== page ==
I would like to maximize the following definite double integral with respect to $0<r<\frac{1}{2}$:

$\int _0^{\frac{d}{1-r}}\int _{\frac{d+r x-x}{r}}^s [(1-r) x+r y -d]dydx$

under the constraints: $0\leq d \leq 1$, $2d < s \leq 4$, $0 < r < \frac{1}{2}$, $0 \leq x \leq s$, $0\leq y \leq s$.

Note that the variables of integration, i.e. $x$ and $y$, are both bounded by $0$ and $s$; for this reason, I have to be careful in my code regarding the limits of integration regions.

Here is my code:

maxR = Flatten[Table[{d, s, r /. Last@Maximize[{Integrate[(1 - r)*x + r*y - d, {x, 0, Min[s, d/(1 - r)]}, {y, Max[0, Min[s, (d + r*x - x)/r]], s}], 0 <= d <= 1, 2 d < s, 0 < r < 1/2}, {r}]}, {d, 0, 1, .1}, {s, 1, 4, .1}], 1];
ListPlot3D[maxR, PlotRange -> {0, 1}, AxesLabel -> {"d", "s", "r"}]  

And this is running forever. Can anyone help please?

By the way, this is an extension of Ulich's answer to this question. While the latter shows how to get the solution of the integral, my question here regards a maximization of the integral.

  • 3
    $\begingroup$ Possible duplicate of Solving a definite integral with constraints on the limits $\endgroup$ – AccidentalFourierTransform Jul 27 at 2:17
  • $\begingroup$ In 202468 we elaborated the integral numerically. Why didn't you use this result? $\endgroup$ – Ulrich Neumann Jul 27 at 12:14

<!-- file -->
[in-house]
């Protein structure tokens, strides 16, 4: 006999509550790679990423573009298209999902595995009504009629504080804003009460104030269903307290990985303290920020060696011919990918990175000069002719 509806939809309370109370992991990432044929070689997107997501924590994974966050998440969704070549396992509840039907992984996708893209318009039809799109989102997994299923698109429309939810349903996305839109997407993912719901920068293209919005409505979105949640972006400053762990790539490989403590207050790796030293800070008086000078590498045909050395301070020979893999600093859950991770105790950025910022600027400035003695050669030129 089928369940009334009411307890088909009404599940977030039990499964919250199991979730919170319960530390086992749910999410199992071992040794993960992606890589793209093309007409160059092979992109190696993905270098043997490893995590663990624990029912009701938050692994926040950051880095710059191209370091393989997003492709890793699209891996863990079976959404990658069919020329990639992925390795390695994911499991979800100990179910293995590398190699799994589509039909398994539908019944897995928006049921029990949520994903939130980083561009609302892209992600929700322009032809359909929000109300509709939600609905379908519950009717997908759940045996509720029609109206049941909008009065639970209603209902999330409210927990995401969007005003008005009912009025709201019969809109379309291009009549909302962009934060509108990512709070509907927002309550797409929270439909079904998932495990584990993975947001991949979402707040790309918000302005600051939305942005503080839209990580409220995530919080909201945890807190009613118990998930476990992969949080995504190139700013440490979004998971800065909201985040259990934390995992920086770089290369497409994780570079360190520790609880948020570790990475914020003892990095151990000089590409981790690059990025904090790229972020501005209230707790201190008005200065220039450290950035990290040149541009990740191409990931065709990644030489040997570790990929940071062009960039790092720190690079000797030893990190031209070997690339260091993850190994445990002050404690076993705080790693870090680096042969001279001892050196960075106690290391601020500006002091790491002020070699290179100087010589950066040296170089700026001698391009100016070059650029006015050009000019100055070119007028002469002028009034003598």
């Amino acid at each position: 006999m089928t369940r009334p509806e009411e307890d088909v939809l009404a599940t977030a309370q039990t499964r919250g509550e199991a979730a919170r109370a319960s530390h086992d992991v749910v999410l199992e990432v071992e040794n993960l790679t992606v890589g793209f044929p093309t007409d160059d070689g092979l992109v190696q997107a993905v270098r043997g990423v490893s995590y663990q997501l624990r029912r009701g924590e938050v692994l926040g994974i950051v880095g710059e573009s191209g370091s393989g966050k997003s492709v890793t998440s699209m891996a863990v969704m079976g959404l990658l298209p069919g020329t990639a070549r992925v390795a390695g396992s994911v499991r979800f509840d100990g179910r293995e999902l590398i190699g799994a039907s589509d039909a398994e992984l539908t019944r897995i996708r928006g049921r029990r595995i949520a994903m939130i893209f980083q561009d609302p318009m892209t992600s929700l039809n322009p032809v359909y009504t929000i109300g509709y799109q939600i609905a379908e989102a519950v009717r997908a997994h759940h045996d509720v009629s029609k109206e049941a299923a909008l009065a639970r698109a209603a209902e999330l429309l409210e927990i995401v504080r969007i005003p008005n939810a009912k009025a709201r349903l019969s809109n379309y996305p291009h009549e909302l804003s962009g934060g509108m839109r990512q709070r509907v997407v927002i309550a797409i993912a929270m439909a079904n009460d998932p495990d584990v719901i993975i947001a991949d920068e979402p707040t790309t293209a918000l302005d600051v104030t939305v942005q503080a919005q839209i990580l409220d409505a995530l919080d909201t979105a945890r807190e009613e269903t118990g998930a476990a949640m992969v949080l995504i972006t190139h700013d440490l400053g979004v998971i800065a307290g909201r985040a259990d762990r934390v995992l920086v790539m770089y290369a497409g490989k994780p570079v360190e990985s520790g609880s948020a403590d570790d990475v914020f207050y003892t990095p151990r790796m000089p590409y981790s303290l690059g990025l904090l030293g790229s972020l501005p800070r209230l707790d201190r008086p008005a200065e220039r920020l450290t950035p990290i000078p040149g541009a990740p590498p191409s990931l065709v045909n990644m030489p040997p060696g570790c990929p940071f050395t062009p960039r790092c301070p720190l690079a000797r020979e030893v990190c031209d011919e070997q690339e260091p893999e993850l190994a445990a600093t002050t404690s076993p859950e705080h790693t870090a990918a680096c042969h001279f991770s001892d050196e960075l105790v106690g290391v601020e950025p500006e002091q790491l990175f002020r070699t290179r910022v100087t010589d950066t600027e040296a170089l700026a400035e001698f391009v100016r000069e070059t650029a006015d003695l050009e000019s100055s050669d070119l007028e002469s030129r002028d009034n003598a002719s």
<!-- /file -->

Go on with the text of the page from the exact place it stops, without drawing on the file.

• $\begingroup$ @AccidentalFourier Transform, I have added an explanation that this post is not a duplicate of that post. $\endgroup$ – ppp Jul 27 at 20:58
  • $\begingroup$ @Ulrich, since my code in this post is part of a larger context, I utilized your suggestion about modifying the integration limits to my current code. Thanks so much! $\endgroup$ – ppp Jul 27 at 21:01

With Integrate[...] substituded by the result from question 202534

int[s_?NumericQ, d_?NumericQ, r_?NumericQ] :=NIntegrate[(1 - r)*x + r*y - d, {x, 0, Min[s, d/(1 - r)]}, {y,Max[0, Min[s, (d + r*x - x)/r]], s}]

the solution can be obtained numerically:

Table[NMaximize[{int[s, d, r], 0 < r < 1/2}, { r}], {d, 0,1, .1}, {s, 1, 4, .1 }]
  • $\begingroup$ Thanks so much, Ulrich! It was very helpful! $\endgroup$ – ppp Jul 28 at 2:28

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